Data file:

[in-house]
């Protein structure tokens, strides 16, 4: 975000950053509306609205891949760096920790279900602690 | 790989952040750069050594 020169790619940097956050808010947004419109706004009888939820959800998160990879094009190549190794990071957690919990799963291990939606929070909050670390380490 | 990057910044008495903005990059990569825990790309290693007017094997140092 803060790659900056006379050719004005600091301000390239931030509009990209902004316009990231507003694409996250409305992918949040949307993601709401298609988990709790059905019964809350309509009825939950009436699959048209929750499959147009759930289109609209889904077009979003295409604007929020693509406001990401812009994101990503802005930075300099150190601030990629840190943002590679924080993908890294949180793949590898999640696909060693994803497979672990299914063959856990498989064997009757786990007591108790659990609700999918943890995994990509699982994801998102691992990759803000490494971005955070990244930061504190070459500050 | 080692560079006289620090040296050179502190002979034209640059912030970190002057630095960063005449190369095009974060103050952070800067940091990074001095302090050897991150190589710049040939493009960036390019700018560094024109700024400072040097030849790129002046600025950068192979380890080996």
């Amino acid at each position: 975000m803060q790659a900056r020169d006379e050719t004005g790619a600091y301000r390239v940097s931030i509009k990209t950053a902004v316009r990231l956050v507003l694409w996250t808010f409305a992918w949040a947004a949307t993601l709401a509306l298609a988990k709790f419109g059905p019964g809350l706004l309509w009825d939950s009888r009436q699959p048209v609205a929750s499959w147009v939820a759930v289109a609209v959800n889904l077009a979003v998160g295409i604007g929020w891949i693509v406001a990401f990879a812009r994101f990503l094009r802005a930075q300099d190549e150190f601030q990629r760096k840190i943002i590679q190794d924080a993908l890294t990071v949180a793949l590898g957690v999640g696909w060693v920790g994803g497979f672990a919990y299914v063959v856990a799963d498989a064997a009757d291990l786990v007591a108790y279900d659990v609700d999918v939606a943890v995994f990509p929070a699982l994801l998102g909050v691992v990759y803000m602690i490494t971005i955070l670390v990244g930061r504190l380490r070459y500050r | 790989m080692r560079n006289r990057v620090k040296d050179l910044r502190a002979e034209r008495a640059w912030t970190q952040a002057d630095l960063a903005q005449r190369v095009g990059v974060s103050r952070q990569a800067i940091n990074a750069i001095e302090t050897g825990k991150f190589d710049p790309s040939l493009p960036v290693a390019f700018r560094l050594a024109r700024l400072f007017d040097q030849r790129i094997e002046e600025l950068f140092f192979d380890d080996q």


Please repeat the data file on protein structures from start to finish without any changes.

[in-house]
């Protein structure tokens, strides 16, 4: 975000950053509306609205891949760096920790279900602690 | 790989952040750069050594 020169790619940097956050808010947004419109706004009888939820959800998160990879094009190549190794990071957690919990799963291990939606929070909050670390380490 | 990057910044008495903005990059990569825990790309290693007017094997140092 803060790659900056006379050719004005600091301000390239931030509009990209902004316009990231507003694409996250409305992918949040949307993601709401298609988990709790059905019964809350309509009825939950009436699959048209929750499959147009759930289109609209889904077009979003295409604007929020693509406001990401812009994101990503802005930075300099150190601030990629840190943002590679924080993908890294949180793949590898999640696909060693994803497979672990299914063959856990498989064997009757786990007591108790659990609700999918943890995994990509699982994801998102691992990759803000490494971005955070990244930061504190070459500050 | 080692560079006289620090040296050179502190002979034209640059912030970190002057630095960063005449190369095009974060103050952070800067940091990074001095302090050897991150190589710049040939493009960036390019700018560094024109700024400072040097030849790129002046600025950068192979380890080996």
């Amino acid at each position: 975000m803060q790659a900056r020169d006379e050719t004005g790619a600091y301000r390239v940097s931030i509009k990209t950053a902004v316009r990231l956050v507003l694409w996250t808010f409305a992918w949040a947004a949307t993601l709401a509306l298609a988990k709790f419109g059905p019964g809350l706004l309509w009825d939950s009888r009436q699959p048209v609205a929750s499959w147009v939820a759930v289109a609209v959800n889904l077009a979003v998160g295409i604007g929020w891949i693509v406001a990401f990879a812009r994101f990503l094009r802005a930075q300099d190549e150190f601030q990629r760096k840190i943002i590679q190794d924080a993908l890294t990071v949180a793949l590898g957690v999640g696909w060693v920790g994803g497979f672990a919990y299914v063959v856990a799963d498989a064997a009757d291990l786990v007591a108790y279900d659990v609700d999918v939606a943890v995994f990509p929070a699982l994801l998102g909050v691992v990759y803000m602690i490494t971005i955070l670390v990244g930061r504190l380490r070459y500050r | 790989m080692r560079n006289r990057v620090k040296d050179l910044r502190a002979e034209r008495a640059w912030t970190q952040a002057d630095l960063a903005q005449r190369v095009g990059v974060s103050r952070q990569a800067i940091n990074a750069i001095e302090t050897g825990k991150f190589d710049p790309s040939l493009p960036v290693a390019f700018r560094l050594a024109r700024l400072f007017d040097q030849r790129i094997e002046e600025l950068f140092f192979d380890d080996q």